Thursday, 23 February 2017

Smart Savings

There are few things more demoralising than having debt problems and bailiffs at the door and I have always been interested in developing better ways to help people manage their finances and get back on an even keel.

Last week, I visited Smart Savings in Redruth. Smart Savings provides a range of social and financial inclusion services, including debt advice, money management training and employment skills training. They have helped over a hundred people over the last eighteen months or so and I met some of those who have benefited last week.

They now have plans for a new project aimed at helping young children from Redruth improve their numeracy skills. The "Numbers Nursery" project offers fun, forest school sessions which aim to help young children, aged between two and four, gain confidence in early year's maths and numeracy whilst being out in the fresh air, enjoying physical exercise, and also learning about the natural environment. The project will proactively support children in care, and socially excluded families on low incomes.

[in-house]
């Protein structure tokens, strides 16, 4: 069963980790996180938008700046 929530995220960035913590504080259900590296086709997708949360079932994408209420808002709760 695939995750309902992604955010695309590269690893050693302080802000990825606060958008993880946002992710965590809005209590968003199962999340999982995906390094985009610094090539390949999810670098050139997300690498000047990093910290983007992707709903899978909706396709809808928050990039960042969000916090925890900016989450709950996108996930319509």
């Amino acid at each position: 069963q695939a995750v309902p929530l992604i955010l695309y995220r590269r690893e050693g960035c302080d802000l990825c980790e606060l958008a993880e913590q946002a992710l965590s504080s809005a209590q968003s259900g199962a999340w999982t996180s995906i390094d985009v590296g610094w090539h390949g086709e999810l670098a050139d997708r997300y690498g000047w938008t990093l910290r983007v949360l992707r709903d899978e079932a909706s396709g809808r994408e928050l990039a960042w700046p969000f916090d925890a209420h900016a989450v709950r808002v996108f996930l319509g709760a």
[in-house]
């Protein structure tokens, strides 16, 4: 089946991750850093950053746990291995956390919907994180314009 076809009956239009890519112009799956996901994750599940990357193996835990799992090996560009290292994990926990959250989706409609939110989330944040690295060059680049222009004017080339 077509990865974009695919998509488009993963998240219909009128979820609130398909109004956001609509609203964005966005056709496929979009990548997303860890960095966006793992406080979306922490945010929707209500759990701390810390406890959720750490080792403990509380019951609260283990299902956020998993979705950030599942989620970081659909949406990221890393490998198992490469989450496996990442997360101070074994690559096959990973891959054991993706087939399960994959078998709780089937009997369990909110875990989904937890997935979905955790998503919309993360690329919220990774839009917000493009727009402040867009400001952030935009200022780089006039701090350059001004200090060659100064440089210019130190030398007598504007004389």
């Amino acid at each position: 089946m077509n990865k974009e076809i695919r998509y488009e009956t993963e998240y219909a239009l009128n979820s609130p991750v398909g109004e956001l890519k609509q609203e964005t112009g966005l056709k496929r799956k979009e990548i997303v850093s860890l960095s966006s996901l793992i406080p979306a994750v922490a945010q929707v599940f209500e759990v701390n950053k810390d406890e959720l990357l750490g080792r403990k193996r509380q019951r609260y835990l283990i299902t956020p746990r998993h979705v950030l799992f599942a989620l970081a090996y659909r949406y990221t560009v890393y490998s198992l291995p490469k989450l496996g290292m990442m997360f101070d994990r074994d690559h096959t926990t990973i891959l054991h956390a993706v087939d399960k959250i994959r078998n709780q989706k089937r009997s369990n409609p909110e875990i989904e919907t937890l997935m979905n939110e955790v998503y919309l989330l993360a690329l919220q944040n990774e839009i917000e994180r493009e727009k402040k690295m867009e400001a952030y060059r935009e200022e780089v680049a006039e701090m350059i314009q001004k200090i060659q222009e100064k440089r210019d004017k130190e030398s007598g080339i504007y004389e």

The outdoor maths sessions will take place on a weekly basis with activities including cooking on camp fires, learning about healthy eating, going on nature walks and treasure hunts, playing games, sowing vegetable and fruit seeds, building unique structures (e.g. dens, sand castles and moats, and mud pies), making forest and beach art, and enjoying free, healthy snacks and meals.

Smart savings is one of a number of good local projects that are helping local people with their finances.  Five years ago I became a member of the Kernow Credit Union. Unlike other lenders they don't judge people through credit agencies. Those who are in greatest need know that "subject to status" usually means "not you." With a credit union people earn their credibility. Those who save regularly each month can, after three months, borrow around three times the amount they have saved. Credit Unions are very common in other countries. In Ireland, around 60 percent of families are members and they are also common in countries like Australia. At a time when commercial banks have lost their way, credit unions are a reminder of what old fashioned, community based lending should be.